Having skimmed most of the enthusiastic blurbs on the covers and endpapers, I actually suspect that most mainstream literary critics didn't get the real point of this book. As [personal profile] torachan pointed out in this post, the fat-hate and misogyny is overwhelming, but like Abigail Nussbaum, what I think Díaz is doing here is actually indicting both of those overwhelming cultural predilections, as well as, explicitly, internalized racism amongst people of color (to say nothing of the racism of the larger, white-dominated U.S. society). Take, for example, this passage from when Oscar returns, post-college, to his high school as a teacher:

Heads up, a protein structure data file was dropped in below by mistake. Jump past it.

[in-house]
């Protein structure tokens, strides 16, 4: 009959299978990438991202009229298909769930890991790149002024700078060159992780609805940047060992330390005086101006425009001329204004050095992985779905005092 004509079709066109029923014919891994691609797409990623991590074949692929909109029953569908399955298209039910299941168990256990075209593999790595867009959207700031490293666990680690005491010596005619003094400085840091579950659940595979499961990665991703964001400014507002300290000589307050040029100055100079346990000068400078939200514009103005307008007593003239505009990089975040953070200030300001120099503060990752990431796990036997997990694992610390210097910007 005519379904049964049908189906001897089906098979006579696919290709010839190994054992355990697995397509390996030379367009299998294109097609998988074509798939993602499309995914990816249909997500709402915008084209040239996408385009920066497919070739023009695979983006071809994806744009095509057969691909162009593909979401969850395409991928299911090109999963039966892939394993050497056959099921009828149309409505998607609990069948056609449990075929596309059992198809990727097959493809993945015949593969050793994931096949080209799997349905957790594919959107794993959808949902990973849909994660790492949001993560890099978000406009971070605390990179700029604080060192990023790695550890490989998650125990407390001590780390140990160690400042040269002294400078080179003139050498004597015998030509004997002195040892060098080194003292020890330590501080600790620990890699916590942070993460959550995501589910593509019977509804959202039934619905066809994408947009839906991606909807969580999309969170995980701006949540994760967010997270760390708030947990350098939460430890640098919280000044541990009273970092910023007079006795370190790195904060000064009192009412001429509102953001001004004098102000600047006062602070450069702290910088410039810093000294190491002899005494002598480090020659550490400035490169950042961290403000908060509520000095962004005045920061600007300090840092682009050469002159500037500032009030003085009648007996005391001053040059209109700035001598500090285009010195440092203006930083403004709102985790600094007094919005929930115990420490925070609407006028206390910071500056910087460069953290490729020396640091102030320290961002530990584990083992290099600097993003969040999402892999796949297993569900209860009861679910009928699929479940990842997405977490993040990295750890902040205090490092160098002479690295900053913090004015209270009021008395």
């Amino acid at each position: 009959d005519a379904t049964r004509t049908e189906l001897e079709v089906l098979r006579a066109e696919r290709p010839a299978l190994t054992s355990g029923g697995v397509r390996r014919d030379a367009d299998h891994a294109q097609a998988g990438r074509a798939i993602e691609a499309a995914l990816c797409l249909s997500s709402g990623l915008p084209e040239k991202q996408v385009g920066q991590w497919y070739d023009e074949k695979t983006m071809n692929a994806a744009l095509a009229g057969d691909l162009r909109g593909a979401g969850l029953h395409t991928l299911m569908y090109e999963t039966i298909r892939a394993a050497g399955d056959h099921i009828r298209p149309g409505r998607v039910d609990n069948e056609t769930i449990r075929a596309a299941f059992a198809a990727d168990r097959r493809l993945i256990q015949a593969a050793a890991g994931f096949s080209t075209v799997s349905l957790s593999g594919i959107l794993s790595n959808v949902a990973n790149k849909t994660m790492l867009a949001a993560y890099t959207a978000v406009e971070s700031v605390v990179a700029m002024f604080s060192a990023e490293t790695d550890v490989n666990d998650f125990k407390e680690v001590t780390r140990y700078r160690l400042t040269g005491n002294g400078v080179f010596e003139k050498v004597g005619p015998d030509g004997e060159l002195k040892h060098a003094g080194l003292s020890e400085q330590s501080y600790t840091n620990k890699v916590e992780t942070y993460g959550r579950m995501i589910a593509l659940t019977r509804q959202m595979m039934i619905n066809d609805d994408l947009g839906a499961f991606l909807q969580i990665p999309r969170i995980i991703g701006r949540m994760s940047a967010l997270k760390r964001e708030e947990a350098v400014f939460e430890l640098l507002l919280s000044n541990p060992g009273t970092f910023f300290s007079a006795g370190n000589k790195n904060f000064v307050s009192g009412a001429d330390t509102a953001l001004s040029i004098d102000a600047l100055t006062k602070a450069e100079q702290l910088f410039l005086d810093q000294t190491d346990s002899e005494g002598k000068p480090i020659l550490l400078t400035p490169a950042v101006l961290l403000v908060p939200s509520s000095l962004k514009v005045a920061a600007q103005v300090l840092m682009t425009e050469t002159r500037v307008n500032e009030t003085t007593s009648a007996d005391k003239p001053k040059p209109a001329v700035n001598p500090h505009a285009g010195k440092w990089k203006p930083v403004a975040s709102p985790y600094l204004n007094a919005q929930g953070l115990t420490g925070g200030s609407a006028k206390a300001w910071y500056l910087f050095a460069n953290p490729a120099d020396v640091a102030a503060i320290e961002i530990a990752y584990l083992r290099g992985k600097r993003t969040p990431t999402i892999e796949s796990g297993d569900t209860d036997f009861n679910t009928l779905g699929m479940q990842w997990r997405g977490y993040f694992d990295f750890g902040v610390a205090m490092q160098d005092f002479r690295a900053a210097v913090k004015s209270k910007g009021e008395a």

Had Don Bosco, since last we visited, been miraculously transformed by the spirit of Christian brotherhood? Had the eternal benevolence of the Lord cleansed the students of their vile? Negro, please. Certainly the school struck Oscar as smaller now, and the older brothers all seemed to have acquired the Innsmouth "look" in the past five years, and there were a grip more kids of color--but some things (like white supremacy and people-of-color self-hate) never change: the same charge of gleeful sadism that he remembered from his youth still electrified the halls. […] Every day he watched the "cool" kids torture the crap out of the fat, the ugly, the smart, the poor, the dark, the black, the unpopular, the African, the Indian, the Arab, the immigrant, the strange, the feminino, the gay--and in every one of these clashes he saw himself. In the old days it had been the whitekids who had been the chief tormentors, but now it was kids of color who performed the necessaries. (264)